Looks like Netflix isn't the only company getting a little annoyed with streaming issues allegedly caused by Internet service providers.
According to Quartz, Google-owned YouTube has begun "shaming" ISPs for slow load-times, pixilated video, and long periods of buffering.
Quartz reports when viewers run into streaming problems, Google will display a box that asks if you're experiencing interruptions. It then prompts users to find out why.
When you click to find out why, Google displays what it calls a "Google Video Quality Report," which rates ISPs on their streaming quality. ISPs are either HD verified, standard definition, or lower definition. HD Verified can handle high definition videos with smooth playback, Standard Definition streams 360p videos without interruptions, and Lower Definition works best with videos under 360p.
For its part, Google does say "many factors" influence streaming quality, but it's also very clear about just how much of that quality is affected by one's Internet Service Provider.
In this animation Google writes, "We can't do it alone," showing how data can get stopped up if ISPs aren't capable of handling all the data pouring in.
It all appears to be a move aimed at getting viewers to focus blame on something other than YouTube and Google for streaming problems. That was the same goal Netflix had when it started "shaming" ISPs last month.
But Google might want to look at the history and tread lightly. After Netflix launched its blame game, Verizon — an Internet service provider — threatened legal action, sending the streaming video company a cease and desist letter.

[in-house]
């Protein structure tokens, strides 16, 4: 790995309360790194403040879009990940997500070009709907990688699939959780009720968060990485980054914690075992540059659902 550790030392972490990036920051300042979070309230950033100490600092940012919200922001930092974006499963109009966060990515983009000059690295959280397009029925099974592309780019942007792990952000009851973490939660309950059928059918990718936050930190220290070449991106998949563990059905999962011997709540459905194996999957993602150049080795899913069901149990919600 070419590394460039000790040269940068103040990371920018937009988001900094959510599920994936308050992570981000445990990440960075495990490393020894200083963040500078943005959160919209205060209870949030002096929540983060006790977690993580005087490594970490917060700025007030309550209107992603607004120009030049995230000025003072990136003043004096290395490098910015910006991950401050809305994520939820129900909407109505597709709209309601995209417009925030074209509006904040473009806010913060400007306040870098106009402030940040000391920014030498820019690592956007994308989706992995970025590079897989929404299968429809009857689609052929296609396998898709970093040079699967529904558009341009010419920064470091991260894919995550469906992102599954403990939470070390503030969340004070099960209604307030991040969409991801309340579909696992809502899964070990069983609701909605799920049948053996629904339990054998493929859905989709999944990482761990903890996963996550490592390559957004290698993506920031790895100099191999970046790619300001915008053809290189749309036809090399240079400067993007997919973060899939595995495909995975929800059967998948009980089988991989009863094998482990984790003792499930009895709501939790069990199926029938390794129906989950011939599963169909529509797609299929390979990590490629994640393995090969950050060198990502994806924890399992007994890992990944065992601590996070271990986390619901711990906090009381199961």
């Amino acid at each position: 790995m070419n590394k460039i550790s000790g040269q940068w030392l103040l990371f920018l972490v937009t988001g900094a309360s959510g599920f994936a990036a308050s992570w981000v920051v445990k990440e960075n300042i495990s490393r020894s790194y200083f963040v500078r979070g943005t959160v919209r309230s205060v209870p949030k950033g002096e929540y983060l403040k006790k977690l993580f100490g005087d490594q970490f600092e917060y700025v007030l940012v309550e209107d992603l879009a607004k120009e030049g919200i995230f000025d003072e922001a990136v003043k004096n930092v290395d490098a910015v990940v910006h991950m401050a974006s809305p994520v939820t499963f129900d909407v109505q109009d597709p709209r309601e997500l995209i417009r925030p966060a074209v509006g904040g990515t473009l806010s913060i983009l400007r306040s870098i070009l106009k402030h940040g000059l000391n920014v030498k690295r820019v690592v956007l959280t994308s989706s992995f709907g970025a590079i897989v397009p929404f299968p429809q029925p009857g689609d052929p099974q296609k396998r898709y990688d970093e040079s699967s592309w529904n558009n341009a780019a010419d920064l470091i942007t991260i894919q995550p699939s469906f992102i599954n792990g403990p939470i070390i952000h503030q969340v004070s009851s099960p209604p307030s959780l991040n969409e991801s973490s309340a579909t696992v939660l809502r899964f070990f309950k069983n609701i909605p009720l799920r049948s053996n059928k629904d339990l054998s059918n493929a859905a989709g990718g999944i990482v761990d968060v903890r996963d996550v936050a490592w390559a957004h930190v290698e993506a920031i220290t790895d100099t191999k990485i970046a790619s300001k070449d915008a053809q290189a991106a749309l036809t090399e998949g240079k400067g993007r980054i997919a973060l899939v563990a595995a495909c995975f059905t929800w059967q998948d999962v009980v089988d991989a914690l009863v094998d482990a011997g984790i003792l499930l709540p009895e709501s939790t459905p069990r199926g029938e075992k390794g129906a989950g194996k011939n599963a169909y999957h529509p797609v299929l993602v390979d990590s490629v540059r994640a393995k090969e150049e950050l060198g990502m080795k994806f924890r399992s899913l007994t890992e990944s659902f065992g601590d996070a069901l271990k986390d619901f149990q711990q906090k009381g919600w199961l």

And several outlets are touching on the net neutrality aspect of the situation. They say Netflix and Google are choosing to point out the problem instead of pay for faster service, because it encourages a free and open Internet.
Business Insider writes, "streaming content companies like YouTube and Netflix want to make sure everyone has equal, fast access to their service, and the recent public shaming is their way of letting the public know internet providers are the ones in control."
And Mashable notes, "with Netflix and Verizon, the drama also includes ... issues related to paid peering deals. Netflix has agreed to pay ISPs, such as Comcast and Verizon, to ensure better throughput between the two network systems."
We don't know whether these companies are trying to deflect customer complaints or are truly championing net neutrality. What we do know is streaming companies don't really get along with ISPs.
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